Ennis Drake’s story “Butcher, Baker, Candlestick Maker” seems to be from the point of view of someone who serves a modern murdered and would-be Jack the Ripper heir. He’s imagining East London 125 years ago. He wants to re-enact Jack’s crimes. This story contains one of the most unique voices of the bunch. It, too, features a memorable ending and an amazing last line.
“Ripping” is for the film buffs as this story is about a producer trying to cast a girl as Jack’s last victim in a CGI movie. The tables turn when the reader least expects it.
“Something about Dr. Tumblety” by Patrick Tumblety goes into the theory that Jack the Ripper was Francis, a guy who knew anatomy like the back of his hand and who hated women. The grandson in the story becomes more like Francis every day in a bid to understand him, which can only lead down a path of ruin.
In “Ripperology”, there’s a passage from Derek Midwinter, a fictional expert on Jack the Ripper, that tries to explain why we mythologize the serial killer. Derek has more than a few screws loose and the lead-up to the ending makes for an interesting read.
Ed Kurtz impresses with another of the stand-outs of the anthology with his offering, “Hell Broke Loose,” which is set in Fort Worth and Austin in the last 1800s. Protagonist Blake is obsessed with a married woman who he soon finds is having dalliances on the side, which, shall we say, accents his murderous streak. One of the most interesting variations in this story is that it doesn’t go to England straight away, where most of the Ripper tales start off, and it works on many levels.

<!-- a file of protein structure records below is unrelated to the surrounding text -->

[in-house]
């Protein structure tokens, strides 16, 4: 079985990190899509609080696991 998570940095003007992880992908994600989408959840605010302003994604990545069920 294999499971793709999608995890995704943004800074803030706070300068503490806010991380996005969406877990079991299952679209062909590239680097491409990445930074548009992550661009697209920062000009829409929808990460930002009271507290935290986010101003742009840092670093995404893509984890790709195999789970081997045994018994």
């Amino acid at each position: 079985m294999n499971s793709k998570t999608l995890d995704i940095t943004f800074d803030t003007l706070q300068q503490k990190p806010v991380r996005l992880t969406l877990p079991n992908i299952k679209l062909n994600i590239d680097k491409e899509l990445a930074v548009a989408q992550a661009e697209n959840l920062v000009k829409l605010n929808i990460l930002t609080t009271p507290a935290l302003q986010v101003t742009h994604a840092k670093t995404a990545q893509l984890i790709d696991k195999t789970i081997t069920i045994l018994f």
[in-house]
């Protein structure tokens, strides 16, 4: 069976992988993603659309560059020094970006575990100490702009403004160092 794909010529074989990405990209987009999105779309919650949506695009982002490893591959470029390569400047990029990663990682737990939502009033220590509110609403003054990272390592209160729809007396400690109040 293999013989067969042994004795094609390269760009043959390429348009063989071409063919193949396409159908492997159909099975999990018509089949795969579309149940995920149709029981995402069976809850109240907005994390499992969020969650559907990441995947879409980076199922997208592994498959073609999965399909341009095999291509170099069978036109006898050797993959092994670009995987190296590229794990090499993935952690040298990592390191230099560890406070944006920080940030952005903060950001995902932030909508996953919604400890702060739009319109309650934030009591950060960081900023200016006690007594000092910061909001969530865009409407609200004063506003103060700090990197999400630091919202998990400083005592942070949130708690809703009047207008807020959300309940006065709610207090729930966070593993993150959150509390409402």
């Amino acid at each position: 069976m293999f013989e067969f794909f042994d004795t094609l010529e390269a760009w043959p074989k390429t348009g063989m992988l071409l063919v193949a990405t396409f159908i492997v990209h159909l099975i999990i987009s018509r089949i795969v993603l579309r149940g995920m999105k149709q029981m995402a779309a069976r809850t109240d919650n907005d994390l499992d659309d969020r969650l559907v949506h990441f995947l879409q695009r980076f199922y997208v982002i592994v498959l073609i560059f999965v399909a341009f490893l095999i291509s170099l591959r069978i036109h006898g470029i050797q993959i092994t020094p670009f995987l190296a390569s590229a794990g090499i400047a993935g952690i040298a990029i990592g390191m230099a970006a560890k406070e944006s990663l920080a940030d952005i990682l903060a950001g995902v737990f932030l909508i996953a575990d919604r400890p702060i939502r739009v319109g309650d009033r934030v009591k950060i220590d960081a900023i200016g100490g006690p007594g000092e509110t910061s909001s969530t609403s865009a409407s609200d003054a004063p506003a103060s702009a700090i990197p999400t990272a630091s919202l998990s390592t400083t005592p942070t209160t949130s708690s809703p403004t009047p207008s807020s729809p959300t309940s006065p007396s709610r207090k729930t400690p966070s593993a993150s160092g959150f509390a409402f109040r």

“Villains By Necessity” is about a Scotland Yard cop, Thomas, who uses opium, and the theory here is that Jack the Ripper wasn’t just one person and that a group of people were responsible for the whole thing, which was also an interesting variation.
“When the Means Justify the End” (Sargent) starts off in London in 1888. The main character, Arthur, used to be poor but now he’s not, although he still sympathizes greatly with the poor. Turns out Arthur is an assumed name and he’s hiding his past. This one is a more drawn-out story of Jack the Ripper’s origins and ends off shrouded in mystery.
Mercedes Murdock Yardley’s tale “A Pretty for Polly” is one of the best of the bunch, which casts the emphasis onto Polly, Jack the Ripper’s daughter. While he’s daring the cops to find him, challenging them and being defiant, the little girl has the greater role in this tale (in keeping with true Mercedes style). Jack is a misogynist and thinks every woman is a whore. So, not the greatest guy. But his true nature shows to Polly and what shows up is definitely frightening being the obvious things one would assume are there.
“Once November” is also a decent offering, told from the points of view of the murder victims of Jack the Ripper. Things are capped off in a nice way with another poem, “Silver Kisses,” which brings the anthology to a satisfying close.
Whether you’re a fan of Jack the Ripper fiction or aren’t sure whether it’s your cup of tea, check out this worthwhile, quality anthology for some really original, inventive stuff.